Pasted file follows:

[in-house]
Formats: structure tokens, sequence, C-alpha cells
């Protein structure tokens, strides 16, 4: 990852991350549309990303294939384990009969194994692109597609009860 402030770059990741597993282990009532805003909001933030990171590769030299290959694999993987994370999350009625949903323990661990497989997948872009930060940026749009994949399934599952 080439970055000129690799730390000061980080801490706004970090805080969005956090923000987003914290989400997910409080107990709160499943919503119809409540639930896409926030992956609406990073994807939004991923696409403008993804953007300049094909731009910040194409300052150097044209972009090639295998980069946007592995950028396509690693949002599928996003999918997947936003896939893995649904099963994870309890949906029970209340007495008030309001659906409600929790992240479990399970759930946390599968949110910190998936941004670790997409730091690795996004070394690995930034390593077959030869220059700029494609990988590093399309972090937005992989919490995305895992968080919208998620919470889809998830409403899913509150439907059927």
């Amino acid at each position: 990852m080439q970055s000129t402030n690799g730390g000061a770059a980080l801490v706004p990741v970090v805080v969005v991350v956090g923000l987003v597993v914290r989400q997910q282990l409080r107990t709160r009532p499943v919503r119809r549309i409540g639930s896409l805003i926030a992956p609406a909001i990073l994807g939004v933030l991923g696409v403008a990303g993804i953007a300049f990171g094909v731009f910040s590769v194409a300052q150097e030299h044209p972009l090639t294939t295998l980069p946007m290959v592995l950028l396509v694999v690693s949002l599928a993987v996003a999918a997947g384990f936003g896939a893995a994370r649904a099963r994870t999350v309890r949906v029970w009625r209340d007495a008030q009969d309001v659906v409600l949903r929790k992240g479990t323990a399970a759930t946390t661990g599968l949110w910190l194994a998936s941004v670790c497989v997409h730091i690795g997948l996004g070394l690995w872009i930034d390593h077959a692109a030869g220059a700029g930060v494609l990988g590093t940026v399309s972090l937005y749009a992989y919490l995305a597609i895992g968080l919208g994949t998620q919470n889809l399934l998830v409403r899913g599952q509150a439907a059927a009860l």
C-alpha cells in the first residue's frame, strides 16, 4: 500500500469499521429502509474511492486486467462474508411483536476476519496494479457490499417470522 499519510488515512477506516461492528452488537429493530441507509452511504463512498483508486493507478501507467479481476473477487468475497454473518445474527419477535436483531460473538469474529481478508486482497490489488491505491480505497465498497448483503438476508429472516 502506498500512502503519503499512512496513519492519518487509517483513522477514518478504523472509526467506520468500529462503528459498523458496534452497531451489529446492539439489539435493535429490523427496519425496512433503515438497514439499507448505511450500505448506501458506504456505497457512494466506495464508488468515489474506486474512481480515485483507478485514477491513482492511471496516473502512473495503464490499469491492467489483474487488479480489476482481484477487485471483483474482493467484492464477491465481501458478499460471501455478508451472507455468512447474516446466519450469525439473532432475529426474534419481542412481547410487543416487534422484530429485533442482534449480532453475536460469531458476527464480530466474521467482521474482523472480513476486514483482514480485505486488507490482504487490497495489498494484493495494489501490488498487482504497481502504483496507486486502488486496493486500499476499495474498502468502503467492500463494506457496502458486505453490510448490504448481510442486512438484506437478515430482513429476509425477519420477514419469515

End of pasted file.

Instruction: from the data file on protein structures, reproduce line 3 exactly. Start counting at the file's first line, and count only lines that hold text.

């Protein structure tokens, strides 16, 4: 990852991350549309990303294939384990009969194994692109597609009860 402030770059990741597993282990009532805003909001933030990171590769030299290959694999993987994370999350009625949903323990661990497989997948872009930060940026749009994949399934599952 080439970055000129690799730390000061980080801490706004970090805080969005956090923000987003914290989400997910409080107990709160499943919503119809409540639930896409926030992956609406990073994807939004991923696409403008993804953007300049094909731009910040194409300052150097044209972009090639295998980069946007592995950028396509690693949002599928996003999918997947936003896939893995649904099963994870309890949906029970209340007495008030309001659906409600929790992240479990399970759930946390599968949110910190998936941004670790997409730091690795996004070394690995930034390593077959030869220059700029494609990988590093399309972090937005992989919490995305895992968080919208998620919470889809998830409403899913509150439907059927």